Amid robust media focus on the use of the White House and federal resources during the Republican National Convention in late August, retired Republican Sen. Orrin Hatch tweeted about the federal Hatch Act, which limits political activities of federal employees, including political appointees: “Friends, I am not in charge of the Hatch Act please stop calling.”
As a new ABA Legal Fact Check posted Sept. 21 details, the namesake of the federal law is Sen. Carl Hatch, D-N.M. After employees in the New Deal Works Progress Administration engaged in congressional election campaigns, he led the effort in 1939 to enact into law a 32-year presidential executive order that prohibited employees from using their “official authority or influence for the purpose of interfering with an election or affecting the result thereof.”
The law exempts the president and vice president from its provisions. And in 1993, Congress significantly amended the Hatch Act to allow most federal employees to engage in a wide range of voluntary, partisan political activities in their free time, while away from the workplace.
The law still bars federal employees from using their position to support or oppose a candidate or political party or using government funds to support their candidate. Civil penalties, determined by the Merit Systems Protection Board for most civil service employees, include suspension, removal and fines of up to $1,000 — but no jail time. Under the law, presidential appointee violations “shall be presented to the President for appropriate action.”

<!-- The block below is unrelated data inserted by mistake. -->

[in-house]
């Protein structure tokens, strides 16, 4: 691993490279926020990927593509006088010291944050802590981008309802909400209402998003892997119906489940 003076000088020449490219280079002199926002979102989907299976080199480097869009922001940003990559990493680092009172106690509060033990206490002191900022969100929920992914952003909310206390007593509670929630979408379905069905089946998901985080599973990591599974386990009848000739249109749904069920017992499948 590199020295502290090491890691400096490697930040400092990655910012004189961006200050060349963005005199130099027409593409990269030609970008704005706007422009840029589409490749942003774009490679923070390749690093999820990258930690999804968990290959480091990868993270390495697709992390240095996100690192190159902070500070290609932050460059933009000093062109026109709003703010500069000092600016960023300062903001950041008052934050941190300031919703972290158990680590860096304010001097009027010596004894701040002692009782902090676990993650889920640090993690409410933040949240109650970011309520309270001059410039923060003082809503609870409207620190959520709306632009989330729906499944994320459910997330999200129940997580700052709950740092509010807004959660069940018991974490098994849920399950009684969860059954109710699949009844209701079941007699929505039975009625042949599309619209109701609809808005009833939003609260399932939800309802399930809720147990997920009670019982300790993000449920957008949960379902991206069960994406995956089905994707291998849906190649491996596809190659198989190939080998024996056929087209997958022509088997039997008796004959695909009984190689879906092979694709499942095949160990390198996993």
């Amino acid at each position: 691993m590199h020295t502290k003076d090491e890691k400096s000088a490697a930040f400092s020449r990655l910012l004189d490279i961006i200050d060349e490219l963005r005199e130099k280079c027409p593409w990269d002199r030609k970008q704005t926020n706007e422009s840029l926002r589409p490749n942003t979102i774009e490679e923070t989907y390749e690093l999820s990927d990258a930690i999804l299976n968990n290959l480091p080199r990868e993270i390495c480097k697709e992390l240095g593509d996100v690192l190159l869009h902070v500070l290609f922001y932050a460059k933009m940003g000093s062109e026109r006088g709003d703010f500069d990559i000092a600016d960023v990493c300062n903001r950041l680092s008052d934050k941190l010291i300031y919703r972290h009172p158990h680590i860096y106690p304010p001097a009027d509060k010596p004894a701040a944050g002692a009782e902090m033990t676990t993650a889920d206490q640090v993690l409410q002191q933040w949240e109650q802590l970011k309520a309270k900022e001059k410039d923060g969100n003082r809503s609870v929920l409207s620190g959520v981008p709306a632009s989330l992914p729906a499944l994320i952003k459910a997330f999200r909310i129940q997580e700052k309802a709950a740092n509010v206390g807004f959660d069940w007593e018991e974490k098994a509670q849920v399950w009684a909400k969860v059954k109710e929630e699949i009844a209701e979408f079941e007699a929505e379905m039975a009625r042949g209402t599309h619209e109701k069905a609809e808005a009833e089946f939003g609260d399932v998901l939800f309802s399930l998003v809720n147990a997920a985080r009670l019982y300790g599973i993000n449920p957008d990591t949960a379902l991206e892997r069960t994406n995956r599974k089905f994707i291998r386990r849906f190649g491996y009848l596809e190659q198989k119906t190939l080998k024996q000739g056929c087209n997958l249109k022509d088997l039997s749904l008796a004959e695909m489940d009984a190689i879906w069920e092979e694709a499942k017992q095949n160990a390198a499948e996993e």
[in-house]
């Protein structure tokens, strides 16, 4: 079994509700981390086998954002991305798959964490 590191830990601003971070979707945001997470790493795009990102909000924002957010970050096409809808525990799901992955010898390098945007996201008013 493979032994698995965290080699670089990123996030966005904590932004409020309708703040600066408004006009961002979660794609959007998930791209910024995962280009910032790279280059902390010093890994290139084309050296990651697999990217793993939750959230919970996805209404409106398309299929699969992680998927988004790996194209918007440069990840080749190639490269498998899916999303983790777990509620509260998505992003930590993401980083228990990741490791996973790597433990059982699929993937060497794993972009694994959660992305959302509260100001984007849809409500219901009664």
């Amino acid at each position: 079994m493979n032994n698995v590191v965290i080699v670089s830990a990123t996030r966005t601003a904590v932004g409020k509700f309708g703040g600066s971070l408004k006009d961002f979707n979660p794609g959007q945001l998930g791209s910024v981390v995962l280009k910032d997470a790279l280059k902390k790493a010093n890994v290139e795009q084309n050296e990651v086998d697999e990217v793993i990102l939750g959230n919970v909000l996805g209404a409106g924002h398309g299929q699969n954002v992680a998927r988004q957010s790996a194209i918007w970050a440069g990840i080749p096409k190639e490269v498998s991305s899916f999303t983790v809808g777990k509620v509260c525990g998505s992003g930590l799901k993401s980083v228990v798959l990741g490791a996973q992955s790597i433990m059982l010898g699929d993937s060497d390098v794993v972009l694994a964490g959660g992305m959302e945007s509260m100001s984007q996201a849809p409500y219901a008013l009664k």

In 1947, the U.S. Supreme Court ruled the Hatch Act constitutional, saying it balanced the rights of individuals to free speech with the “elemental need for order.” In 1973, the court upheld the provision of the law that banned federal employees from taking “an active part in political management or in political campaigns.”
As the ABA Legal Fact Check points out, violations of the Hatch Act can lead to tough discipline for workers in the federal civil service workforce. But the fact check also cites a handful of prominent cases showing that while political appointees are also subject to it, they seldom are punished because their fate is decided by the boss who appointed them.
- About the Hatch Act
- Prominent Hatch Act violations during the past decade:
- Defense Logistics Agency (2019)
- Key U.S. Supreme court cases:
United Public Workers v. Mitchell, 330 U.S. 75 (1947)
- CSC v. Letter Carriers, 413 U.S. 548 (1973)
- ABA Journal stories on Hatch Act